Respiration is produced and controlled by well-characterized brainstem nuclei, but the contributions of spinal circuits to respiratory control and modulation remain under investigation. Many respiratory studies are conducted in in vitro preparations (e.g., brainstem slice) obtained from neonatal rodents. While informative, these studies do not fully recapitulate the complex afferent and efferent neural circuits that are likely to be involved in eupnea (i.e., quiet breathing). To begin to investigate spinal contributions to respiration, we electrically stimulated the cervical spinal cord during unassisted respiration in anesthetized, intact mice. Specifically, we used epidermal electrical stimulation at 20 Hz and varied current intensity to map changes in respiration. Stimulating at 1.5 mA at cervical level 3 (C3) consistently caused a significant increase in respiratory frequency compared to pre-stimulation baseline and when compared to sham stimulations. The increase in respiratory frequency persisted for several minutes after epidural stimulation ceased. There was no change in tidal volume, and the estimated minute ventilation was increased as a consequence of the increase in respiratory frequency. Sigh frequency also increased during epidural stimulation at C3. Neither the increase in respiratory frequency nor the increase in sighing were observed after stimulation at other dorsal cervical levels. These findings suggest that the spinal circuits involved in the modulation of eupnea and sighing may be preferentially activated by specific endogenous inputs. Moreover, the cervical spinal cord may play a role in respiratory modulation that affects both eupneic respiration and sigh production in intact, adult mice.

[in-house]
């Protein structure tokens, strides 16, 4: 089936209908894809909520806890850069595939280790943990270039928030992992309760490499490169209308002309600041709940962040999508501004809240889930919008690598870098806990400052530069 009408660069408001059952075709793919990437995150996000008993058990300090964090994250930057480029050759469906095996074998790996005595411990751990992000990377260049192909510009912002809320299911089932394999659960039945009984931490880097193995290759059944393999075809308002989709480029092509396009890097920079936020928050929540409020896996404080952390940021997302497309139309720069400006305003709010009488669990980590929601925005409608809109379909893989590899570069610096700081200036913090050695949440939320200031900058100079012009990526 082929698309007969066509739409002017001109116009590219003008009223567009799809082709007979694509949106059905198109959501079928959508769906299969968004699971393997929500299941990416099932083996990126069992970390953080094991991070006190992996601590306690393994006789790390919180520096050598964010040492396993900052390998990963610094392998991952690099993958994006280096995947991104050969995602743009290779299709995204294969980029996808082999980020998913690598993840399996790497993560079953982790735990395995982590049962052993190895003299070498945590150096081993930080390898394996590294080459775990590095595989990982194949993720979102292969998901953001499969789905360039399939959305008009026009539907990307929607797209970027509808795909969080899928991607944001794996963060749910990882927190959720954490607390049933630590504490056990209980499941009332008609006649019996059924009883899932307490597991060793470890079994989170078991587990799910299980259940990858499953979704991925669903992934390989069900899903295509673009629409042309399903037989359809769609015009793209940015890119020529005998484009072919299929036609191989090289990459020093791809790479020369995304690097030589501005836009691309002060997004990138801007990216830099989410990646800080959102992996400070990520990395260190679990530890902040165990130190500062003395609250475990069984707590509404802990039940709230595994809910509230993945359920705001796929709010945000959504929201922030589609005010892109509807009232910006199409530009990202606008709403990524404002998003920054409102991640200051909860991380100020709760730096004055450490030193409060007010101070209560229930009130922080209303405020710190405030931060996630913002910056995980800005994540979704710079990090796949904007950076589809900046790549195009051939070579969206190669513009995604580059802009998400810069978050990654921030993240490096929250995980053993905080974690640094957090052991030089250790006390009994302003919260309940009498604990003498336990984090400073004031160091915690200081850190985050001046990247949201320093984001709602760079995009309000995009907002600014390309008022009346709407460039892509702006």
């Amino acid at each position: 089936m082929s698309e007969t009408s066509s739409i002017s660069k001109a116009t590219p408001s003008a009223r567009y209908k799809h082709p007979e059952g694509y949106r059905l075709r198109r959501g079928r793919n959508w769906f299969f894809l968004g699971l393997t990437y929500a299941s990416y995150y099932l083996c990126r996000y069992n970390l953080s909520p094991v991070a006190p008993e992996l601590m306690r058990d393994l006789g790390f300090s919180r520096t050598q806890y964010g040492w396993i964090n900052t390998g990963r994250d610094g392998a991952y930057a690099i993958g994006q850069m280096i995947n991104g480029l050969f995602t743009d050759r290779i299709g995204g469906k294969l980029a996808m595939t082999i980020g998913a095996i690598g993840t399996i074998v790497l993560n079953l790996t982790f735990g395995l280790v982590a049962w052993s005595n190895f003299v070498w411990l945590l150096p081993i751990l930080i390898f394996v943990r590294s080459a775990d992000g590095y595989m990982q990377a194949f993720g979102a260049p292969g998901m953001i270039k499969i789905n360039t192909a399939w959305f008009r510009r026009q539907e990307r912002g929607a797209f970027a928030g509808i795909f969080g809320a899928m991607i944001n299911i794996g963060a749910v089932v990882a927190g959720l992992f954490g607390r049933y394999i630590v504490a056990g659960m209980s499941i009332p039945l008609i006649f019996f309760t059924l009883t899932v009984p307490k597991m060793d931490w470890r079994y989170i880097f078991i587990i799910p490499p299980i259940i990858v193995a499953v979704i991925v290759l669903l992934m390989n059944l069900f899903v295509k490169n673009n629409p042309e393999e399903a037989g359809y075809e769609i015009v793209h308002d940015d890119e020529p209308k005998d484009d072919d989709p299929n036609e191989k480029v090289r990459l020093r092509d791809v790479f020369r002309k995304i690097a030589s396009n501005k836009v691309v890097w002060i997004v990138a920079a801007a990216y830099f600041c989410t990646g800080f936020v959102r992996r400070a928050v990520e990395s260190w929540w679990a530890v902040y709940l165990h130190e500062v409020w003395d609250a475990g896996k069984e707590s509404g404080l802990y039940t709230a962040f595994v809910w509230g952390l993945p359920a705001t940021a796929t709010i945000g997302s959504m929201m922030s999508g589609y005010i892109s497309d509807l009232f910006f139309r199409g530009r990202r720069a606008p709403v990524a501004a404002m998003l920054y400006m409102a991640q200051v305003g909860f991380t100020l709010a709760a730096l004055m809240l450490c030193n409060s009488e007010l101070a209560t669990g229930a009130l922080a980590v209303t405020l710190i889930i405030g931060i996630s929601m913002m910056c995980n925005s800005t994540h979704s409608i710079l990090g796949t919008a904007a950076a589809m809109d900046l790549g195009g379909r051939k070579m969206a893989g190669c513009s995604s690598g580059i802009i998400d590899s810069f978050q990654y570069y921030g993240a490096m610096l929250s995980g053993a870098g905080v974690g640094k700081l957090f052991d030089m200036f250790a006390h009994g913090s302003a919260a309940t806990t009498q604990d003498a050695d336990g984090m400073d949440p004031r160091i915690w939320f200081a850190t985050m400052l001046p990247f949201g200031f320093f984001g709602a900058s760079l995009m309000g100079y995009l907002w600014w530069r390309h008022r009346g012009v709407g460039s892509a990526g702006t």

- eEpidural stimulation
- cervical spinal cord
- Copyright © 2016, Journal of Applied Physiology